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Welsh poet Dylan Thomas appears to have written the poem Do not go gentle into that good night, to lament the death of his father. In the poem, Thomas represents how the way people live effects their reaction when they face death with a serious and

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"DO NOT GO GENTLE INTO THAT GOOD NIGHT" by Dylan Thomas Welsh poet Dylan Thomas appears to have written the poem "Do not go gentle into that good night", to lament the death of his father. In the poem, Thomas represents how the way people live effects their reaction when they face death with a serious and defiant tone, rousing his father to continue being the fierce man he had previously been. Dylan Thomas' father used to be a robust man, who had formerly been in the army. Thomas watched his father grow feeble in his eighties, becoming blind and physically weak. Thus, the persona delineates his father as an astute, vigorous man and conveys the message that no matter how people feel at the end of their life, they should die fighting. Form, diction and literary devices enhance the intensity of the poem. The poet has used the form villanelle to put the emphasis on the refrains. A villanelle consists of five tercets and a concluding quatrain and has only two rhyme sounds. ...read more.


The poet has used metaphor, metonymy and personification in the second line. "Close of the day" is a metaphor and through it, the poet establishes a connection with the "good night" of the precedent line. "Old age should burn and rave" is a combination of metonymy and personification. By using this figure, Thomas wants the elders to adhere to their lives as passionately as anyone would although the concept of burning is often associated with youth. In addition to that, the words "burn" and "rave" move the reader to the third line of the stanza. The next four stanzas delineate four different types of elder man and appraise their attitude towards the concept. The poet has the purpose to try to persuade the father to fight death by offering evidence of how wise, good, wild and grave men battles with it. The first type of men Thomas mentions are the wise. Thomas starts the first line with the conjunction "though", to indicate that wisdom does not prepare men to accept the reality of death. ...read more.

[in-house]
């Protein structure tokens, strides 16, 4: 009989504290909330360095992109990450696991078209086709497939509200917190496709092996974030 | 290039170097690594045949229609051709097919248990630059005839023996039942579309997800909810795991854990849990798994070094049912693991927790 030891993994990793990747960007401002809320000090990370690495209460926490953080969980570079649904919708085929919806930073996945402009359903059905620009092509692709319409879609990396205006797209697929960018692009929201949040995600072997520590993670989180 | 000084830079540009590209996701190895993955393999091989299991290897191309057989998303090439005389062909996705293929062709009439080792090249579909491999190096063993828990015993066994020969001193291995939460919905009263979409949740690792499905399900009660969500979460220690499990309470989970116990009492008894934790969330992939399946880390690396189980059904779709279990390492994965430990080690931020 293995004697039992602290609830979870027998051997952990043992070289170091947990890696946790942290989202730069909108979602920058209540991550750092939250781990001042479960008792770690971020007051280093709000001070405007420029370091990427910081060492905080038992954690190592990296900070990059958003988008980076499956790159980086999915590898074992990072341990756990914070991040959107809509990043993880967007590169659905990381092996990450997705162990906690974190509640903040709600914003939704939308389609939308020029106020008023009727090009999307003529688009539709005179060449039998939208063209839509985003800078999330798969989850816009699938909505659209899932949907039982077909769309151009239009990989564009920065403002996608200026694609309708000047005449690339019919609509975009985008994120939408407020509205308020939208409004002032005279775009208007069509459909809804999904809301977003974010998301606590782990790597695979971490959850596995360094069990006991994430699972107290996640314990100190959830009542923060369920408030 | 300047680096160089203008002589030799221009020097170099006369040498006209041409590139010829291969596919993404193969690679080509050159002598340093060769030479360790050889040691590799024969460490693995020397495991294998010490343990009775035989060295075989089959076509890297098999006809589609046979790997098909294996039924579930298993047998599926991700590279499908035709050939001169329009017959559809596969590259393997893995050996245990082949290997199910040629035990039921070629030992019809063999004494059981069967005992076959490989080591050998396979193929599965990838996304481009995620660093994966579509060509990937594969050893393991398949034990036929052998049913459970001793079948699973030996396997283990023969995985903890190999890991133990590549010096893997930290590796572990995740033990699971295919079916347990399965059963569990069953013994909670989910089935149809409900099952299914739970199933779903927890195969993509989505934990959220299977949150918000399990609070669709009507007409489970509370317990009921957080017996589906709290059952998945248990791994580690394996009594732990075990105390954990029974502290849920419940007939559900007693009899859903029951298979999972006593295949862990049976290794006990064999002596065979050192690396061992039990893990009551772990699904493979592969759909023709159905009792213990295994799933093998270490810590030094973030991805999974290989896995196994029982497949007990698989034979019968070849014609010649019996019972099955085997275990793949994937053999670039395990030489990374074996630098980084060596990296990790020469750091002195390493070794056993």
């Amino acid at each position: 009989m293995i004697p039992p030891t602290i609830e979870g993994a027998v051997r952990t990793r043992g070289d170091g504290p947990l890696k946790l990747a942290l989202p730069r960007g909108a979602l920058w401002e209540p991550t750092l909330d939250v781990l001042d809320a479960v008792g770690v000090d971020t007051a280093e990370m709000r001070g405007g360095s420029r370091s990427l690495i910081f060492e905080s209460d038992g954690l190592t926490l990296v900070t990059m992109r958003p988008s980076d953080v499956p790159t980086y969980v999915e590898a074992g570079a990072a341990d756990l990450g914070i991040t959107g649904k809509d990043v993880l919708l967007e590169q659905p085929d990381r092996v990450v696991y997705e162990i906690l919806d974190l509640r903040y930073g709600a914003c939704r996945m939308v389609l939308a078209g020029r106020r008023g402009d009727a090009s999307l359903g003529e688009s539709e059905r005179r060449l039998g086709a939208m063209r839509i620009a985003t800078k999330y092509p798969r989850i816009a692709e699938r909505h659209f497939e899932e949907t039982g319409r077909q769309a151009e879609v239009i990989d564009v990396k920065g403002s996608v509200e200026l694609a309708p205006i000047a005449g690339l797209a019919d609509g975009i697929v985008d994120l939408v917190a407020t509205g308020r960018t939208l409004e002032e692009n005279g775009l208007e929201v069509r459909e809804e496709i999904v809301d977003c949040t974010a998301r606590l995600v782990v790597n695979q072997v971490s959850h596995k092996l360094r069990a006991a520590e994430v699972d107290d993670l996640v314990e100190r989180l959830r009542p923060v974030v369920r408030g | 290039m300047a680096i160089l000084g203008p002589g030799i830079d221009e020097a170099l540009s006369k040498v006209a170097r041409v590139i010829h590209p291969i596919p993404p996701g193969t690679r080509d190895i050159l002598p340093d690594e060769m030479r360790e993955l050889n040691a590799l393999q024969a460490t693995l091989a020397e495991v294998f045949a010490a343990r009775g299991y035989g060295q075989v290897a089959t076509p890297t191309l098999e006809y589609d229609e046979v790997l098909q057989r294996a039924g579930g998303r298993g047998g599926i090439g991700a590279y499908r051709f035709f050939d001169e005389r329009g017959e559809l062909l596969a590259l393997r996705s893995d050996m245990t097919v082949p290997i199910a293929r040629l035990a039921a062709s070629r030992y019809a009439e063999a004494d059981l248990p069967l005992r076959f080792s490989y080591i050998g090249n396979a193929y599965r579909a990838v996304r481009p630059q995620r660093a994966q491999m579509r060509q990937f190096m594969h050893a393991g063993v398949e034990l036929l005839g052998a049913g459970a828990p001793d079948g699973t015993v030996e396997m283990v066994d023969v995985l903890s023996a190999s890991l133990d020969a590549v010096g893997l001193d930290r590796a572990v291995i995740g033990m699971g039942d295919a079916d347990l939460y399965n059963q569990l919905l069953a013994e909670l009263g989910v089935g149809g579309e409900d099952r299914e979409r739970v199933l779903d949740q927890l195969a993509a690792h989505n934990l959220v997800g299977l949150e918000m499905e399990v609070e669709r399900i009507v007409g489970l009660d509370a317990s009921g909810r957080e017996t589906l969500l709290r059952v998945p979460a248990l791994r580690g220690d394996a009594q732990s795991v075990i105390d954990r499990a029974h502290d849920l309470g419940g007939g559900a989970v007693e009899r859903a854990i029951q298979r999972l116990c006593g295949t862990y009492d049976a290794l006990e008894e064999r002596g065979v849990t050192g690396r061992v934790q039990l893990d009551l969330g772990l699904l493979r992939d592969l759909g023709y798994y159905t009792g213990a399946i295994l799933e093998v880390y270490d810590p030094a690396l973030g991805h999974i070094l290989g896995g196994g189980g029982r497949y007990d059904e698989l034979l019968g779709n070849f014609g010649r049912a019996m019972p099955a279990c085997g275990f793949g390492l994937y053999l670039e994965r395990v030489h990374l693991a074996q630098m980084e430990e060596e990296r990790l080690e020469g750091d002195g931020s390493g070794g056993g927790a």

Good men, just like the wise ones, exclaim that they have not reached their goals in the life. Although they are old, they still want to carry on their struggle, so they do not give up easily, they rail against the oncoming of death. The alliteration of "deeds" and "danced", rhyming of "bright" and "might", or "by", "crying" and "dying" unites the stanza and emphasizes the meaning and the message conveyed. The third example portrays a very different kind of men then in the first two examples. In both of the first two lines of the tercet, hyperboles and metaphors are used to highlight the meaning. The image of the wild men is far more joyous and powerful. These men lead a fulfilled life without self-realization but at the end they also find out that they also grieved it. Dylan Thomas himself cultivates an image as a wild Celtic Bard; this stanza is therefore ironically prophetic about his own death. In the fifth stanza, the word "grave" carries two meanings: solemnness and death. Through a paradox, Thomas explains that these are the men of understanding; even though they are blind they are able to see more clearly then those with sight. The oxymoron "blinding sight" emphasizes the relationship between sight and understanding. ...read more.

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